GAINESVILLE, Ga. (WXIA) -- There's a meeting tonight for people to share their thoughts on a new fee for bike riders.
Under a new bill, if you have a bicycle and fail to register it with the state and pay a fee, you could face a misdemeanor and a $100 fine. That isn't all that's in Georgia House Bill 689.
It also requires license plates to be put on any bike that shares a road with other vehicles. Groups of bicycle riders would have to stay in single file lines, no more than four cyclists per line, with four feet between each bike. 50 feet would have to separate each group of four riders.
The public hearing on the bill is tonight at 6 p.m. at the Hall County Government Center in Gainesville.
News of the law has spread all over the state through social media sites and chain emails within cycling groups.
"I've probably gotten about 25 emails about it in the past week," said cyclist Craig Forest on the Silver Comet Trail. "They tried it in San Diego and had to repeal it a year later. There would be widespread disobedience, it would be violated on an hourly basis with cyclists riding in groups."
Bikers in Gainesville, where the bill originated, said they were equally surprised by the bill.
"When I first saw it, I honestly thought it was a joke and something that was pretty crazy," said Kevin Mooney, a manager at Bike Town USA in Gainesville.
The bill has been put forward by three lawmakers from Gainesville. They are Carl Rogers (R-Gainesville), Lee Hawkins (R-Gainesville) and Emory Dunahoo (R-Gainesville). They declined to comment on the bill before a public hearing Monday night starting at 6pm in the Hall County Government Center.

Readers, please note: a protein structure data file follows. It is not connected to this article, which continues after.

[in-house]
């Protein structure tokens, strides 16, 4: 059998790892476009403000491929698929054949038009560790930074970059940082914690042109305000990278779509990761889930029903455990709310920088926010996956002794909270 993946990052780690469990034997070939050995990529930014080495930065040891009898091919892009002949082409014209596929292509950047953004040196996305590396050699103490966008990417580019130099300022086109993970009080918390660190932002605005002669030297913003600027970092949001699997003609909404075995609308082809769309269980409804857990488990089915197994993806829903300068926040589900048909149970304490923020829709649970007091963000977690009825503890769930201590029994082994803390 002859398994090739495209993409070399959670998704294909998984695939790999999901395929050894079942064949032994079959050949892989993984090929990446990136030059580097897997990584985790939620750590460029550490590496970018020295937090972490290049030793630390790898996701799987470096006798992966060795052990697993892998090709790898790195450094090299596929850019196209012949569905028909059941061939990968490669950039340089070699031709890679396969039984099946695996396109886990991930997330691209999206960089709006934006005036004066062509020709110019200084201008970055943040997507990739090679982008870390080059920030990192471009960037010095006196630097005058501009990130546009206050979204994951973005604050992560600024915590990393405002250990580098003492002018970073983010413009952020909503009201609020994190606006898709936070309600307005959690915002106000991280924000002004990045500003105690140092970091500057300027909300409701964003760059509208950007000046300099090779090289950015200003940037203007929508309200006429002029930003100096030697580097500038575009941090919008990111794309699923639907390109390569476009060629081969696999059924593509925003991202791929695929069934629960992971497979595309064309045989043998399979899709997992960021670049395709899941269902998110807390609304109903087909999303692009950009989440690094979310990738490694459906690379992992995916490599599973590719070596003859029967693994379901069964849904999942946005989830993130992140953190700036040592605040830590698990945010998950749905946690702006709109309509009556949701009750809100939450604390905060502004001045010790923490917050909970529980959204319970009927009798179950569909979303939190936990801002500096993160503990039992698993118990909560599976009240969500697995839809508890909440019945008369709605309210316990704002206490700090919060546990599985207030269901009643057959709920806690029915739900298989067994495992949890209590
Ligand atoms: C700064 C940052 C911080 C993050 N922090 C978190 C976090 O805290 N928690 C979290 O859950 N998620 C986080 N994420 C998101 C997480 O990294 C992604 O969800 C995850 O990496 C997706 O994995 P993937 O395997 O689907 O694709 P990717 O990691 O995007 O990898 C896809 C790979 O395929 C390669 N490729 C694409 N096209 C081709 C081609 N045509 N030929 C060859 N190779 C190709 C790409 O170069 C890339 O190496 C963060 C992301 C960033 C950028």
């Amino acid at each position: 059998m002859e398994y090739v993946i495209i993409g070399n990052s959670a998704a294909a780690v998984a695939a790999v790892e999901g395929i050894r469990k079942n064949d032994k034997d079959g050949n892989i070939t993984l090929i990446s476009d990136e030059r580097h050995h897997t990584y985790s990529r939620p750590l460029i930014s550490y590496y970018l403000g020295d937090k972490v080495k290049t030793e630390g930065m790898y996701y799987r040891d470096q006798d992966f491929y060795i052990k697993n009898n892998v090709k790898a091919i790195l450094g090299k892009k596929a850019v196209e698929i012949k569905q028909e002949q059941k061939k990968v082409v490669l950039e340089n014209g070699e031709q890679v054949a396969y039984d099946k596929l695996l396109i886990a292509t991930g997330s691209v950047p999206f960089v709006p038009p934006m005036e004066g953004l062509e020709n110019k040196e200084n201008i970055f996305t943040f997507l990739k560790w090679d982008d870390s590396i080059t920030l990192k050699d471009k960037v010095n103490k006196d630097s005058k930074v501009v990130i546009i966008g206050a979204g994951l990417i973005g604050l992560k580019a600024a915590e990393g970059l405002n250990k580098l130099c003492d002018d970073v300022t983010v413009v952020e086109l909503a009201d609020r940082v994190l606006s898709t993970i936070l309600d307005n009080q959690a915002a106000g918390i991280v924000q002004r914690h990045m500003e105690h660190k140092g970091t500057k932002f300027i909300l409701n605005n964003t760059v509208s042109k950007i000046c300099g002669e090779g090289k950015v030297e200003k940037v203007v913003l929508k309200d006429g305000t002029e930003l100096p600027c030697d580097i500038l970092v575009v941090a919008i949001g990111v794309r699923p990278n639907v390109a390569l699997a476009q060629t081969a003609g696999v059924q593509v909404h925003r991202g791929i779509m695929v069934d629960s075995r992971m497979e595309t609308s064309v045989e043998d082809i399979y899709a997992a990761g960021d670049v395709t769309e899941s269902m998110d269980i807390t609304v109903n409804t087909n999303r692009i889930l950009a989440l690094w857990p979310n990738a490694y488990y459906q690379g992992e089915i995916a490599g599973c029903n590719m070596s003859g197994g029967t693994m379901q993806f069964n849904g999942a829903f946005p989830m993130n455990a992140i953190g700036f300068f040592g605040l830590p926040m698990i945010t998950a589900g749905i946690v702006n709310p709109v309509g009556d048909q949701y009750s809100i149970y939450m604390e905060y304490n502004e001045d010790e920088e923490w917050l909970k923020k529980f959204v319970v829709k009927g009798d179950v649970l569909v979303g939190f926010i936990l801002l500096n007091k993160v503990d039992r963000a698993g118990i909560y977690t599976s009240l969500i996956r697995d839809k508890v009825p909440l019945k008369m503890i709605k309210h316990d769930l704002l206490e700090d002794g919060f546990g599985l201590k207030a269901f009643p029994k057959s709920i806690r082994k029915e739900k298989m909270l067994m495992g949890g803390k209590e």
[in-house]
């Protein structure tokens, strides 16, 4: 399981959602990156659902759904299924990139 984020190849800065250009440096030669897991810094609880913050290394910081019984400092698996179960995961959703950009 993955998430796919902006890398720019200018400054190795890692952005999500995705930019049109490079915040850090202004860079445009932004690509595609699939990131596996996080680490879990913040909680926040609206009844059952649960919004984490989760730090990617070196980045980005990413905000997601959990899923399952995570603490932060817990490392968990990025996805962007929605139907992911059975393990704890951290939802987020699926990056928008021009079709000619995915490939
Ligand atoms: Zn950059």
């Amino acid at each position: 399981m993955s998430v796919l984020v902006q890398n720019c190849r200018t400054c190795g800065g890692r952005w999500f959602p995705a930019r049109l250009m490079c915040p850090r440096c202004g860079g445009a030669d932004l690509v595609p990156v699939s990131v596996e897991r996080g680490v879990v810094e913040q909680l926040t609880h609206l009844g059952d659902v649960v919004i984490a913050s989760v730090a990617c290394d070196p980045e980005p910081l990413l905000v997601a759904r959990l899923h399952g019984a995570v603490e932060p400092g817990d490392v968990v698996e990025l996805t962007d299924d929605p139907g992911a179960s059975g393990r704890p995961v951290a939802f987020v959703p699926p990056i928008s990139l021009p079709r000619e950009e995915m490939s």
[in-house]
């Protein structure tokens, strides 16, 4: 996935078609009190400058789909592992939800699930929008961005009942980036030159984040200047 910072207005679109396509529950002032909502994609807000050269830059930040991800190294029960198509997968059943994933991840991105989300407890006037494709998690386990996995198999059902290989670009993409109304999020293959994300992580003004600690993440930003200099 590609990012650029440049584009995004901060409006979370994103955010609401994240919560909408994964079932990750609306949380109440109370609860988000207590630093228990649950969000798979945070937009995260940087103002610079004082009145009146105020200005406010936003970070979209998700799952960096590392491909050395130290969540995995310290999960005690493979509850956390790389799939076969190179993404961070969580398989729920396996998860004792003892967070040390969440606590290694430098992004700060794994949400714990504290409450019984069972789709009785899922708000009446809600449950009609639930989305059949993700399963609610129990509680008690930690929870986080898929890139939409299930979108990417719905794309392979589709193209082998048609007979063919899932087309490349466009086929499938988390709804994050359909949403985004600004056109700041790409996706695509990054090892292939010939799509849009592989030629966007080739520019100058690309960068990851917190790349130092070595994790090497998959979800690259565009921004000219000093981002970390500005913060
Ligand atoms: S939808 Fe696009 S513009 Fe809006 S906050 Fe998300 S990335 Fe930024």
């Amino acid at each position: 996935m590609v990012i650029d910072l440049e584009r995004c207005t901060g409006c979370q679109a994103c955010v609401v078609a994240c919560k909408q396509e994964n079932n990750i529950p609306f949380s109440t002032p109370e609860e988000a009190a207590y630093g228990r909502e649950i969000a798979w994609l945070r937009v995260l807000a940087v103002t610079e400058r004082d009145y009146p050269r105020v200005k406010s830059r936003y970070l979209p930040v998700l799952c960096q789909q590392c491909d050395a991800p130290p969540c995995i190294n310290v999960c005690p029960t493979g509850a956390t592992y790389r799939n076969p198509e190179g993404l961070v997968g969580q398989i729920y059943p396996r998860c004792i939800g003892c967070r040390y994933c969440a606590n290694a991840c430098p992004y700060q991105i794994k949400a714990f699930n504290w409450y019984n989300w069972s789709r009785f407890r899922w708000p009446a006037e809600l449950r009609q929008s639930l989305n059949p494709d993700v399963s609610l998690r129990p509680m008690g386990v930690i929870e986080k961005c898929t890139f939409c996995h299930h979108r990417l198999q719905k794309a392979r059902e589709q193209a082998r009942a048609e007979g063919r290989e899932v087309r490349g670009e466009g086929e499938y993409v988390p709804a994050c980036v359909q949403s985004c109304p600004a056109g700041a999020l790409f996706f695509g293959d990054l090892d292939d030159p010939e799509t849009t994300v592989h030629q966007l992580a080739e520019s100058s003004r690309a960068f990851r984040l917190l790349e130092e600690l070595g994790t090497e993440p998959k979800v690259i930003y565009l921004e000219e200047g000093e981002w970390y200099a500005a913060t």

The three men were reportedly influenced by local businessman Jim Syfan, of Syfan Logistics in Hall County. Syfan told 11Alive Thursday he had been pushing a bill like this for years.
"It's not meant to stop anyone from riding," Syfan said. "What it's meant to do is create an identification process."
Syfan said if every other wheeled vehicle on a state road has to be registered, why not bicycles?
"[Most bikers] are nice guys, they're people, but once in awhile you'll get a guy that will ride in the middle of the road and flip you off," Syfan said. "This is to identify the guys that are not abiding by the rules."
Syfan also said it's a safety issue. The more riders know they'll be accountable to the rules of the road, the more cautious they'll be.
Gainesville riders said social media sites had exploded with outrage when cyclists started hearing about HB 689. They plan to show up in numbers at the Monday meeting and bury the bill.
"I don't think it's something that's going to go anywhere, I think after the meeting on Monday it will fall through the cracks," Mooney said.